When Evanston Township Athletic Director Chris Livatino realized he had to replace the most successful softball coach in school history --- Katie Perkins --- he didn’t have to look too far to find her successor.
Amy Gonzales spent the past three seasons coaching first base for the Wildkits and already owned a track record for success as a head coach.
Gonzales has been promoted to the head position at ETHS after Perkins, who gave birth to her first child over the summer, decided to step down and spend more time with her family.
The Perkins/Gonzales coaching combination led the Wildkits to single season school records for wins in both 2016 (18-13) and 2017 (23-12), along with the first Illinois High School Association regional championship in school history and two conference championships, the first since 1975 for ETHS.
Now it’s Gonzales’ turn at the helm. She’s a proven winner after a three-year stretch at Maine West where the Warriors won 2 Central Suburban League North division championships and also captured the first IHSA sectional crown for that program in her first season in 2012.
Gonzales has also coached previously at Niles West, Libertyville and New Trier. A graduate of Niles North High School, where she played basketball and softball and also ran cross-country, she played four years of Division I softball at the University of Illinois-Chicago. The Flames won four conference championships and qualified for four NCAA regional tournaments during her playing career there.
“We are grateful for the transformational effort Coach Perkins brought to Wildkit softball during her tenure,” Livatino said. “And we are so fortunate to have an exceptional coach like Amy Gonzales ready to take over as our next head softball coach. She has been a big part of the program’s dramatic improvement over the past few years, and I have no doubt she will continue to take ETHS softball to even greater heights.”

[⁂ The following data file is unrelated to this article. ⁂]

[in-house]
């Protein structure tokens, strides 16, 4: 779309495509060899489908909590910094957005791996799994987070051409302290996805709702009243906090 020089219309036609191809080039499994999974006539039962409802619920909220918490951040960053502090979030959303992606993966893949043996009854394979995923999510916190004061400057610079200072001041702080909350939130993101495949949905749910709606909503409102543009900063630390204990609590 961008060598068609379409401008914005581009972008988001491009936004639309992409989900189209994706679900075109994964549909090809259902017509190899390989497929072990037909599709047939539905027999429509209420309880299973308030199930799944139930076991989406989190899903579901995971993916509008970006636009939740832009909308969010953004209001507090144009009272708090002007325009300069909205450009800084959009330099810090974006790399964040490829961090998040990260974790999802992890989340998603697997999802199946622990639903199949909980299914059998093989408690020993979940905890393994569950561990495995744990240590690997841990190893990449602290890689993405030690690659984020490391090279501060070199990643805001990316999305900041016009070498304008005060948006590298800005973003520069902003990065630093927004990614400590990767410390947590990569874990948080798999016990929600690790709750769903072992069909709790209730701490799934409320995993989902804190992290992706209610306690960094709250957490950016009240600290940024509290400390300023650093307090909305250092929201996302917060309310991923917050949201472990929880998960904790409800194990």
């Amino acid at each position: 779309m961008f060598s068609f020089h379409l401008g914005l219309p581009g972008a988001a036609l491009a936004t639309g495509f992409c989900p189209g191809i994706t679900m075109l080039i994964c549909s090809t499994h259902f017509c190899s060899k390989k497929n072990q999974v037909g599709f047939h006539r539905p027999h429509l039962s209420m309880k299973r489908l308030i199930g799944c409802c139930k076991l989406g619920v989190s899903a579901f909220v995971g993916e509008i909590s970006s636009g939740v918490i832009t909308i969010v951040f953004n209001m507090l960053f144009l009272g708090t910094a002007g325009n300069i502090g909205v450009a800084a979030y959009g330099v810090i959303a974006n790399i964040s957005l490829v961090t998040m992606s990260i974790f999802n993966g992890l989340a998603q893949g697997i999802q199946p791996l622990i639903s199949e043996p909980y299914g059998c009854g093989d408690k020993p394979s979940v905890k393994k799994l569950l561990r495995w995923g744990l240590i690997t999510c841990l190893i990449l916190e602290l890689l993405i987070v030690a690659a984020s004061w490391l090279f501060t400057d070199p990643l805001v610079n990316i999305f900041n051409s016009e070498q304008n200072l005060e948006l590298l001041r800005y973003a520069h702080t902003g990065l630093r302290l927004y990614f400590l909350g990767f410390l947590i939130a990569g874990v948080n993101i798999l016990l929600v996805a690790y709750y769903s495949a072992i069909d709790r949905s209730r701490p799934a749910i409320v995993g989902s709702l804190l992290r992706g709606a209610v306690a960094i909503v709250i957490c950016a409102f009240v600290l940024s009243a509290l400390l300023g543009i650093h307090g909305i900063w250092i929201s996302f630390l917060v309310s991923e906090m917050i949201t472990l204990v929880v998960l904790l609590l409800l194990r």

“Any time you change coaches, there will be a period of adjustment, but I won’t be making humongous changes,” Gonzales said. “We graduated quite a few very good players last year (from an 18-8-1 team that reached the regional championship game), so yes, we’ll be rebuilding. But we still have some solid pieces in place.
“There are some really talented kids here at Evanston, and we want to challenge them so they can be successful. We’re looking to see them all improve and that’s what I get the most enjoyment from as a coach, watching them improve. My goal is that I want them to learn and improve from the start of the season to the finish.”
Between them, Perkins and Gonzales were responsible for changing the mindset of players entering the program and raising the bar as far as expectations for winning. You only needed one hand to count the number of winning seasons the Wildkits enjoyed prior to their arrival.
“I think the kids we’ve had in the program are the ones who have set that bar,” Gonzales pointed out. “They wanted to have success in the program and they put in the work it took to be successful. They wanted to go out and beat the Maine Souths and New Triers. They really wanted to do well --- and they did.
“I had a great time when I coached at Maine West, but I’m very grateful for where I am right now. I work with some wonderful people here at Evanston and the kids are wonderful, too. The kids are really invested in the softball program now, and I’m excited about the season.”
Gonzales will rebuild around returning starters Lucy Hart, Zoe Canafax, sophomore Chloe Haack and a player who figures to own all of Evanston’s career pitching records by the time she graduates, junior right-hander Molly Chambers.
The new coach plans to emphasize the “small ball” part of fast-pitch softball and has placed an even bigger emphasis on weight training and conditioning in the off-season.
“Hitting home runs is fantastic, and it’s fun to watch, but just putting the ball in play is the most important thing for any offense,” she said. “We’re also having conditioning and weight training 4 days a week now instead of just twice a week like last year. I don’t think we gave them enough conditioning last year.”